In the evening’s second keynote speech Professor Sebastian Heilmann, Chair Professor for Government and the Political Economy of China at the University of Trier, outlined the dangers and challenges which Europe will have to face in the future as regards the economy, technology and competition among systems: “China is meanwhile the number one trading partner for at least 124 countries throughout the world, way ahead of the US. The worldwide pandemic has further accelerated this trend: exports of medical protective equipment and face masks, though also electronics, for instance, led to a veritable export boom in China in 2021 – up 30 percent compared to the previous year.” Heilmann, who is widely considered to be one of Europe’s most internationally distinguished experts on China, also warned of the precarious situation for German (and local) SMEs, many of whom are world market leaders. China’s rise to become the hub for global high-tech exports particularly puts Germany’s key interests at risk. “We need to ensure our economic security through free trade agreements and by transforming supply chains. It is also imperative that we boost Europe’s capacity to innovate as well as value creation and education focusing on STEM subjects – and, last but not least, preserve our defenses through alliances such as G7+”, Heilmann asserted. It surprises him that for years the palpable systemic differences between Europe and China were pushed aside and ignored: “We were forever trying to integrate China, even though China never wanted to be integrated and made that quite plain. We now find ourselves in a new system of coordinates with a lot of aggressive superpower rivalries and are amazed that there’ll be nothing left of us if we let them have their way.” According to Heilmann, reduced dependence on superpowers in general will be a crucial factor in maintaining European sovereignty – as the present situation with Russia clearly shows. He wound up by postulating that China’s rise could also have positive effects on Europe: “The competition among systems, the open conflicts and the visible vulnerabilities are triggering a structural, inescapable pressure for change that will force Europeans to reposition themselves. It will be a wake-up call for us – and that wouldn’t be a bad thing!”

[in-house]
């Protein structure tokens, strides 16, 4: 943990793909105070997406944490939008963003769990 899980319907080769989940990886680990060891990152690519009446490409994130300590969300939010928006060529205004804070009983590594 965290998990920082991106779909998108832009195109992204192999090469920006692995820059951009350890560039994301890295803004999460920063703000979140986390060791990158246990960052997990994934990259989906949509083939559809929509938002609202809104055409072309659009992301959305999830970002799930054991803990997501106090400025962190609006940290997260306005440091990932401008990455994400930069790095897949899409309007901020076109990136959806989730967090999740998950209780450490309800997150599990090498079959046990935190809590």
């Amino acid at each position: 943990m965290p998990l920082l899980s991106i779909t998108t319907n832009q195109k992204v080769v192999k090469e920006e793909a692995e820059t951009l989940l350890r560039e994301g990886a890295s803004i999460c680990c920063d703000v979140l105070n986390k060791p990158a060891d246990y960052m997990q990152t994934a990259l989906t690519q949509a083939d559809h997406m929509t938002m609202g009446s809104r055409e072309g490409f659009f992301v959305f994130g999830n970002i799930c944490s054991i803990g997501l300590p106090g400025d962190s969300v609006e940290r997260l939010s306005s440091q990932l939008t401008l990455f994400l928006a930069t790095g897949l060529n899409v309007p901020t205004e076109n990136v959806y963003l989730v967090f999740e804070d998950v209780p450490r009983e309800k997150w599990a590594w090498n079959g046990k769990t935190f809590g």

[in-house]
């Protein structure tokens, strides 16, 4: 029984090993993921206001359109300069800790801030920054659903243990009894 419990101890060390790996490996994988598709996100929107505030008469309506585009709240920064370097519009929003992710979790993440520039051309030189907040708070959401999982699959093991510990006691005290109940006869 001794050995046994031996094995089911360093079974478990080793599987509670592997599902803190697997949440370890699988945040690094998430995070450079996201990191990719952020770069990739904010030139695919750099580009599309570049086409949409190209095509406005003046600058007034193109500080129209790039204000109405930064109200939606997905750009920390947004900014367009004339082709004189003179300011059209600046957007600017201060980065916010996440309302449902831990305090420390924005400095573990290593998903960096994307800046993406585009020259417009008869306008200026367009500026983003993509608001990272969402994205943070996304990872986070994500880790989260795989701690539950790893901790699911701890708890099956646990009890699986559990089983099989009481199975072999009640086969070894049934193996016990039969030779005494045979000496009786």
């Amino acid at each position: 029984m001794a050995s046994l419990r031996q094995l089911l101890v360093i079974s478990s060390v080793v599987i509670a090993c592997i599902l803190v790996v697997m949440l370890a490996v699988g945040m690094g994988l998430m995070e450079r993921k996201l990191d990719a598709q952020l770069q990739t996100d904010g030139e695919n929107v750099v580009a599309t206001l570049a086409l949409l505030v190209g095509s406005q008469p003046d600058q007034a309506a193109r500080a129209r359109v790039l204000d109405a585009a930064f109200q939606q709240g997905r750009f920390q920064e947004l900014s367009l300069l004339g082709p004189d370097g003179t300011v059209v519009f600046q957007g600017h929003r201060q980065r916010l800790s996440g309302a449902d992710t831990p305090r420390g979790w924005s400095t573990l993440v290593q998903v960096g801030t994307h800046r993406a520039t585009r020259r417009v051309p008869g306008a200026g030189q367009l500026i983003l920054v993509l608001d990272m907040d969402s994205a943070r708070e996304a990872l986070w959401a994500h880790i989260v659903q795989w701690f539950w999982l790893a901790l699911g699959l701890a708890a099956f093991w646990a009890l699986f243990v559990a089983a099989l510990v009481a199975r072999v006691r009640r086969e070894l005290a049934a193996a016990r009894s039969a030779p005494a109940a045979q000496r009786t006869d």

Following the two keynote speeches and sundry contributions from the audience, host Dr Anna-Katharina Wittenstein summed up the main points very neatly: “It’s about taking a realistic view of the world and saying goodbye to wishful thinking. For us as a family business, it’s vital that we maintain our entrepreneurial independence. Ultimately, it’s up to us to encourage innovativeness and inventive talent in young people in partnership with other companies, local authorities and educational institutions – as a way to position ourselves successfully in systemic competition with China.”


For a recording of the complete event, including the discussion with the audience, see www.wittenstein-stiftung.com/enter-the-future.

Next “enter the future” event

Plans are already underway for the next event in the Wittenstein Foundation’s “enter the future” series, which is provisionally scheduled for October 13, 2022 The subject of this new exchange between two high-profile speakers and the audience will be biologization, i.e. the increasing integration of principles of nature in modern economic areas.


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The speakers (from left to right): Professor Sebastian Heilmann (Chair Professor for Government and the Political Economy of China at the University of Trier), Dr. Anna-Katharina Wittenstein (Member of the Wittenstein Foundation Board of Trustees), Dr. Janka Oertel (Director of the Asia Program at the European Council on Foreign Relations) and moderator Benedikt Hofmann (Editor-in-Chief of MM MaschinenMarkt).

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Dr Janka Oertel is Director of the Asia Program at the European Council on Foreign Relations and author of numerous publications on EU-China relations and Chinese foreign policy, among other things.

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Professor Sebastian Heilmann is Chair Professor for Government and the Political Economy of China at the University of Trier and one of Europe’s most internationally distinguished experts on China.

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The two speakers engaged in an active exchange with the audience – both online and in-person.

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Host for the evening: Dr. Anna-Katharina Wittenstein (Member of the Wittenstein Foundation Board of Trustees and the WITTENSTEIN SE Management Board)